Wednesday, February 5, 2014

No, Dr. Hey did not fall off face of the earth.... I've been doing research, and still caring for patients!

Well, the last month has been a real whirl-wind, caring for many children, adolescents and adults with all sorts of scoliosis, kyphosis, spondylolisthesis... disc herniations as big as New Jersey... and on top of that my nights and weekends have been spent helping get 3 research projects done for our big Scoliosis Research Society ( meeting this September.  Abstract deadline was Feb 1, and I, along with all of my SRS colleagues serving on the Adult Deformity Committee were hard at work up til the last day!

The first paper is a survey we conducted of scoliosis surgeons from all over the world, examining their concerns about the cost of scoliosis care, and what role we can play to help control those costs, pushing our part of healthcare closer to "lean production"  --- high-quality with little or no WASTE!  Quality control is definitely a passion of mine, and has been for over 25 years, following and practicing the writings of Deming and others -- -most of whom "wrote off" healthcare as hopeless as Deming did in "Out of the Crisis."  Well, "hopeless" is not an acceptable answer when we are dealing with precious human lives in healthcare, and where suffering can be prevented and alleviated.  But how do create more sustainable systems of care so that access is not limited, not just in the USA but all over the world?

Well, we got surveys back from 196 SRS scoliosis surgeons from over 35 countries, and it was quite amazing to see how my colleagues from around the world share the concerns I've had, and are interested in doing more to help be better "Stewards" of our limited resources.  It is our job as Good Stewards working with hospitals, vendors, and others to help ensure that excellent scoliosis care is accessible and affordable for patients of all ages in need.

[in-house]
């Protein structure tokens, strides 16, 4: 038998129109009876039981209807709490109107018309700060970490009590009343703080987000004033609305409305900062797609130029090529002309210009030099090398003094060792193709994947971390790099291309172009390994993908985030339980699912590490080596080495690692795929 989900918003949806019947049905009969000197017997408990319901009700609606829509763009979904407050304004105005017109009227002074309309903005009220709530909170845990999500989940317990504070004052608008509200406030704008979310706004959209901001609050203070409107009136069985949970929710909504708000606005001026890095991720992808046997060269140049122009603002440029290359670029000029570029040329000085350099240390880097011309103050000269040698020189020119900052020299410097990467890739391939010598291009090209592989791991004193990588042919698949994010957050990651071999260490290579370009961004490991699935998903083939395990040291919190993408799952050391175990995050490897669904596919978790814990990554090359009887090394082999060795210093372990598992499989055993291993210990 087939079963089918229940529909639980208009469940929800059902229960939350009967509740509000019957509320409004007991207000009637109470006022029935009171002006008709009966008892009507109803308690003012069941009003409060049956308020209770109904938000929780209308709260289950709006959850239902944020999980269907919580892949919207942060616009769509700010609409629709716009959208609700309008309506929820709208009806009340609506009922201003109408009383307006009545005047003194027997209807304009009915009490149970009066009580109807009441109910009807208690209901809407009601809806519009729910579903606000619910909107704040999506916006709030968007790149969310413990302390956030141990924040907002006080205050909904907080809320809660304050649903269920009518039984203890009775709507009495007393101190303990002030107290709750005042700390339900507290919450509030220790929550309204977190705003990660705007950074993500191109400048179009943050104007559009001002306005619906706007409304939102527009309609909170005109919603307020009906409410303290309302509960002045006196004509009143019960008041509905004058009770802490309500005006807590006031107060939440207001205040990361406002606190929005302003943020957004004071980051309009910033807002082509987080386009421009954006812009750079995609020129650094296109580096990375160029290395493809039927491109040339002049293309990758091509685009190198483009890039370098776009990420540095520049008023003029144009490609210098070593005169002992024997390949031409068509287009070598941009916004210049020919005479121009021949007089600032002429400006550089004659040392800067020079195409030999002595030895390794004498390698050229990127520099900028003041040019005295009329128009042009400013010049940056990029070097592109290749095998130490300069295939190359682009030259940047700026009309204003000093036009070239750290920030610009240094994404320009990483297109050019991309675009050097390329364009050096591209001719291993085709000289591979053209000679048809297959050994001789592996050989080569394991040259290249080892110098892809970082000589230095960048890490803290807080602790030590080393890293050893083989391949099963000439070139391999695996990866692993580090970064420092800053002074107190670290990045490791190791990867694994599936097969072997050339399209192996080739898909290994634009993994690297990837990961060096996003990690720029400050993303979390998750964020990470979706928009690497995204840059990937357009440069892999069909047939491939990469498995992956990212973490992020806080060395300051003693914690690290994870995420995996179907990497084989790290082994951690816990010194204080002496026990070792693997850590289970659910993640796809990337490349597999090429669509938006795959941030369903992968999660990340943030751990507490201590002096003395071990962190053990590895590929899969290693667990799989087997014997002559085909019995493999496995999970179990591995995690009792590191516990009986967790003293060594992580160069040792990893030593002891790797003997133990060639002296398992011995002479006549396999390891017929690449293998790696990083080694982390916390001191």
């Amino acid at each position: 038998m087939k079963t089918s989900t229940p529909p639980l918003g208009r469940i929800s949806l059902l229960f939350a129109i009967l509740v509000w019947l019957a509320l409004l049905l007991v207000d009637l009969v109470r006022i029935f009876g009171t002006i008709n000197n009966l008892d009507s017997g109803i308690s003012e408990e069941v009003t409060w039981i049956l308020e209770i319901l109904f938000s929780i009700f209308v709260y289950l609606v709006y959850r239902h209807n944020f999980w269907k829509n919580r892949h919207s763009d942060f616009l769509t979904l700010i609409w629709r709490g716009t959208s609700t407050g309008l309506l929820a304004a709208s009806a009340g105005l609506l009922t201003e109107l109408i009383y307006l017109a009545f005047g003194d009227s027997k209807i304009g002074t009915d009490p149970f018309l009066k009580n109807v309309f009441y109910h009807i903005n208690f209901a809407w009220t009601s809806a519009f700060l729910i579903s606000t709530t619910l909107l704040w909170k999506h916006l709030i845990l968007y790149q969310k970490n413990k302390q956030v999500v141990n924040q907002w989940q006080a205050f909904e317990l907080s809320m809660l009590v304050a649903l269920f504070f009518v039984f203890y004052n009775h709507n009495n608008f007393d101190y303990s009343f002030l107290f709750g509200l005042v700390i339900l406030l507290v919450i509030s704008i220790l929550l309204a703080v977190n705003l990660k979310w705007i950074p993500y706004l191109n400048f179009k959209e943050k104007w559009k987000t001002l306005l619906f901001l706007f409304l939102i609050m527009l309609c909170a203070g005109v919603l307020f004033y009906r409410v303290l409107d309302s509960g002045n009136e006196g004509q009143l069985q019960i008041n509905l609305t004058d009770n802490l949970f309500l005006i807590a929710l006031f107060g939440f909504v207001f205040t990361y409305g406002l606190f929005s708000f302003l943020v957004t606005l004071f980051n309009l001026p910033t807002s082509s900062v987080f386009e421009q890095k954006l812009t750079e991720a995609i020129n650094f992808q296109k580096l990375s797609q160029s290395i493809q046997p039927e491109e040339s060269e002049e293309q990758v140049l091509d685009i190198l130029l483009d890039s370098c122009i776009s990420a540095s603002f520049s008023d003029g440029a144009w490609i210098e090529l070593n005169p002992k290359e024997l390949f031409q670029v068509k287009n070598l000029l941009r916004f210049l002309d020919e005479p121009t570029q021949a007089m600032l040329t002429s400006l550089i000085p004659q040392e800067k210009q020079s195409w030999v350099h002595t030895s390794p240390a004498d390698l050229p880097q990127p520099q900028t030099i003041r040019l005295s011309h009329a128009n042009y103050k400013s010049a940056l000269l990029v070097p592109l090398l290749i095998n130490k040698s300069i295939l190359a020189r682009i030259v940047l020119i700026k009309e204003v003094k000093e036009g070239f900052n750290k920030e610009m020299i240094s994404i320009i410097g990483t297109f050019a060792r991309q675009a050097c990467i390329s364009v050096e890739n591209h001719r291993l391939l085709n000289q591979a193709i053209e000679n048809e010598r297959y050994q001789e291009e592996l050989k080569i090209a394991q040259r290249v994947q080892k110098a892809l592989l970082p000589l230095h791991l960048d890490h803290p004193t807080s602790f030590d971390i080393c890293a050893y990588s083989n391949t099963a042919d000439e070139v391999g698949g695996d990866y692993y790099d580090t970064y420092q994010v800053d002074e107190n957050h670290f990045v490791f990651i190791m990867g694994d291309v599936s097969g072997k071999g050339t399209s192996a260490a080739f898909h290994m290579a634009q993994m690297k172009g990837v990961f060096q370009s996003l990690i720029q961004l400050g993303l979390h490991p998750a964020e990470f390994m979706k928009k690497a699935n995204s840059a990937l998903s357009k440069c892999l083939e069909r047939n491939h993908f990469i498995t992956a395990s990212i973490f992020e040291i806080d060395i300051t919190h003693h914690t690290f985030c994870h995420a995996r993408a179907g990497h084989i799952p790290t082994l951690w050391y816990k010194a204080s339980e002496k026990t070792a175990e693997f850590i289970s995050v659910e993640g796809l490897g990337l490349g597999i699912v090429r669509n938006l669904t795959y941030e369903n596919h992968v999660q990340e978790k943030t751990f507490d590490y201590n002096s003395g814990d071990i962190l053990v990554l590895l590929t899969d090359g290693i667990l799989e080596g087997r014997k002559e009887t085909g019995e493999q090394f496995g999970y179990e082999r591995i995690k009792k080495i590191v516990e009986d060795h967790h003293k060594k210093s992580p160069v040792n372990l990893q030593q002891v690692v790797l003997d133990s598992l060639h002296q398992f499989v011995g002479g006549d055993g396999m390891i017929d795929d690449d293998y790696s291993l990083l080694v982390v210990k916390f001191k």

Our other 2 abstracts focus on proximal junctional kyphosis (PJK) and proximal junctional failure (PJF)  -- which is a potential complication with scoliosis or more likely kyphosis surgery.  We conducted another survey of surgeons to try to pull out "best practices" from surgeons also from all over the world, and will be using this information combined with a major total literature review to start to come up with new classifications and practice guidelines to help surgeons prevent and treat this potentially serious complication.  I know in my own practice over the last 18+ years, I've developed a bunch of new innovations, including some new sublaminar techniques using advanced fiber technology combined with more flexible rods.  These innovations have drastically reduced the incidence of PJK/PJF.  So why not figure out ways to have more experienced / more engineering-oriented surgeons to share their "tricks" with the "younger guns" and speed up that learning curve with checklists, guidelines, and special tips!!  All very cool stuff.

It has been awesome to work with like-minded SRS surgeons from literally all over the globe, including 18 different time zones!!! Makes conference calls a bit tricky.... but it is all good.  Teamwork always brings better results, with different perspectives an insights.

Meanwhile, I've kept myself firmly grounded in the "real world" of the operating room 4 days a week, and clinic 5 days a week, and rounding on my patients 7 days a week, where the outcome is always worth it:  smiles and hugs.

Here's some recent pictures and video to enjoy.  All of these were taken during the last couple of weeks!!!!  

More later.  Time for bed.  Big scoliosis surgery tomorrow.
Dr. Lloyd Hey -- Hey Clinic for Scoliosis and Spine Surgery --

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